NSW jockeys to be split into three regions

Melbourne jockey Craig Williams will not be able to return to NSW to ride under new protocols

Interstate jockeys will be locked out of NSW and local riders divided into three regions under enhanced biosecurity measures.

The state's jockey pool will be split into three regions - metropolitan; North (Gosford, Wyong, Newcastle, the Hunter & North West, Mid North Coast and Northern Rivers) and South West (Kembla Grange, Hawkesbury, Southern Districts, South East, Central District and Western)

NSW jockeys were required to select a region by Tuesday and cannot accept rides in another area from Friday as authorities strive to keep racing going during the COVID-19 pandemic while all other sports have closed down.

Jockeys selecting the metropolitan area can also only ride trackwork at a metropolitan track on Tuesday and official barrier trials in the city while riders in other regions can continue regular trackwork but can only ride in races or trials in their selected regions.

Jockeys who were not in NSW at 5pm on Monday are not allowed to attend or ride at a NSW racecourse or licensed premises until further notice.

That rules out a number of high profile Melbourne jockeys from competing at Sydney's upcoming feature autumn race days.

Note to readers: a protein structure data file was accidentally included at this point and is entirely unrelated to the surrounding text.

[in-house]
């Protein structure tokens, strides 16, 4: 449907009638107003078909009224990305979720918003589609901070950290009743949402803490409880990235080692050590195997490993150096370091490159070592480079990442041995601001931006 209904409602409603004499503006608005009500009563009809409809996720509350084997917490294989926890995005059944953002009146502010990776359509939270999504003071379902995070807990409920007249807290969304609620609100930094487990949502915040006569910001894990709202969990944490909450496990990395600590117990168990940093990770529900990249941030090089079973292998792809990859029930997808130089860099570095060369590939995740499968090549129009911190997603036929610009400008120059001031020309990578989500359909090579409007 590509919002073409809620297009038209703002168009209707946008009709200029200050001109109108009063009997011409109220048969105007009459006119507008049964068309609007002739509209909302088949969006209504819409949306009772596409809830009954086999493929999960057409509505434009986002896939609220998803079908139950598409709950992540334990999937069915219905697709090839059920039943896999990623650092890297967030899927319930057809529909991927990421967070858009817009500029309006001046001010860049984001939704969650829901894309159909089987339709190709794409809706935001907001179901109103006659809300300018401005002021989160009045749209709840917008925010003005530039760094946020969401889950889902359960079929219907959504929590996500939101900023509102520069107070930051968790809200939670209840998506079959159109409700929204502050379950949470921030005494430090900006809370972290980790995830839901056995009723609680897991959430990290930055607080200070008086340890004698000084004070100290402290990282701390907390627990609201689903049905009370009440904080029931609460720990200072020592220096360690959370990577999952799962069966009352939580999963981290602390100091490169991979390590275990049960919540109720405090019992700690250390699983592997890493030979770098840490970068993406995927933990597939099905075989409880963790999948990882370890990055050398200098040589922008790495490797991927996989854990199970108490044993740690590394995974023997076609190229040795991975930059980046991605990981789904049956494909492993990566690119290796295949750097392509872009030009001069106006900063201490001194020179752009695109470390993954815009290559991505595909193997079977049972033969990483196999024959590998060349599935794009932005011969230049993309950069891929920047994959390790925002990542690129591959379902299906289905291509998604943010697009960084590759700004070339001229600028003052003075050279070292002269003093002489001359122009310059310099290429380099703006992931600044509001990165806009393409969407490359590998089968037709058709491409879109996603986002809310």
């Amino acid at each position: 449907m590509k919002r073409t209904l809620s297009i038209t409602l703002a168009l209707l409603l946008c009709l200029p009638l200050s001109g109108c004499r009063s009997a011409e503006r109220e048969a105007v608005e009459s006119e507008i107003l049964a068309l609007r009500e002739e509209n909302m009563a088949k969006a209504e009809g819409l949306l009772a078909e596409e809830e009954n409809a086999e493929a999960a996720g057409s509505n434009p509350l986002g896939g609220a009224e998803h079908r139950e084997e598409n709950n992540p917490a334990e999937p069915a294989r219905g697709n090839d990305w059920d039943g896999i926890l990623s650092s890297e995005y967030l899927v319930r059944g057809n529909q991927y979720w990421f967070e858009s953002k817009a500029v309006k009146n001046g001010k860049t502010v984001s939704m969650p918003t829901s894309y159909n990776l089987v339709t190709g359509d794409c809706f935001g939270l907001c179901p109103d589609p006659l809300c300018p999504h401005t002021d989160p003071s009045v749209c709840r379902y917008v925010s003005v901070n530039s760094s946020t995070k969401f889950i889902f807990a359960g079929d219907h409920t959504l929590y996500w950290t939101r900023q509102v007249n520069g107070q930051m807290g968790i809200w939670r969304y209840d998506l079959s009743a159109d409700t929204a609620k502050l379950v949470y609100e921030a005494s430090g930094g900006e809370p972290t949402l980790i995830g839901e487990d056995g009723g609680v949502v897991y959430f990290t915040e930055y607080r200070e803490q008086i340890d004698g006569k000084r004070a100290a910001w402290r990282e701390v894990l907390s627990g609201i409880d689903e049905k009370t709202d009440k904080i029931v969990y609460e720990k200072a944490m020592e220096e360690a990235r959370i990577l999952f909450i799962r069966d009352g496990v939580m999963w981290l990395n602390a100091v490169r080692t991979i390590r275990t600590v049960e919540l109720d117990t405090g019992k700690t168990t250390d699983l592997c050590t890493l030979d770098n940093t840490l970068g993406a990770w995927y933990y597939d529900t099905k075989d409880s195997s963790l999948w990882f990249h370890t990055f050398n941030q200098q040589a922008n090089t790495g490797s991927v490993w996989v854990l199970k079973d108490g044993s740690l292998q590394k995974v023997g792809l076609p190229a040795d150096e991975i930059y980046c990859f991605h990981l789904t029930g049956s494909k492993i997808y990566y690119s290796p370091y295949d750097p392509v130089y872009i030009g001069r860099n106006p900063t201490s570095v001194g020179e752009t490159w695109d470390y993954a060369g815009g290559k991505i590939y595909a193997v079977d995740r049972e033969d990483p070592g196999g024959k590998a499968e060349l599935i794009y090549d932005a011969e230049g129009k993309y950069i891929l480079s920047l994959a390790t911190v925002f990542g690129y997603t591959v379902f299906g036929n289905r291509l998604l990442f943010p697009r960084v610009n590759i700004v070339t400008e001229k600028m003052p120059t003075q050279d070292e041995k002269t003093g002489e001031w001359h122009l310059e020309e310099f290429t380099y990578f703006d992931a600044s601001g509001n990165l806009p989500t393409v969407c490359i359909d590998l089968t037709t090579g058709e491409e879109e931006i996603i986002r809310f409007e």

A number of Melbourne-based jockeys, including premier Victorian rider and Melbourne Cup winner Craig Williams, rode at Saturday's Golden Slipper meeting at Rosehill after flying to Sydney by charter plane.

Williams had Group One success aboard Castelvecchio in the Rosehill Guineas.

A jockey who leaves the state and then returns will not be allowed to compete in NSW until further notice.

Restrictions have also been placed on interstate trainers, stablehands and other service providers.

Racing NSW says all essential personnel not currently in NSW are not allowed to attend NSW racecourses or licensed premises until further notice.

The same will apply for those who leave NSW and return.

Horses will be permitted to travel to NSW to race, under strict conditions.

"Where government regulations allow, horses will be permitted to travel to NSW, however essential personnel are not permitted to travel with such horses," Racing NSW said.

"Transport drivers are to make prior arrangements with drop-off points and are not to access licensed premises when delivering horses. A designated NSW staff member of the horse's trainer must be on hand to take delivery of the horse being transported.

"Upon arrival the designated staff member must ensure that any gear attached to the horse is thoroughly cleaned and disinfected to minimise any risk of COVID-19 being spread within the stable environment."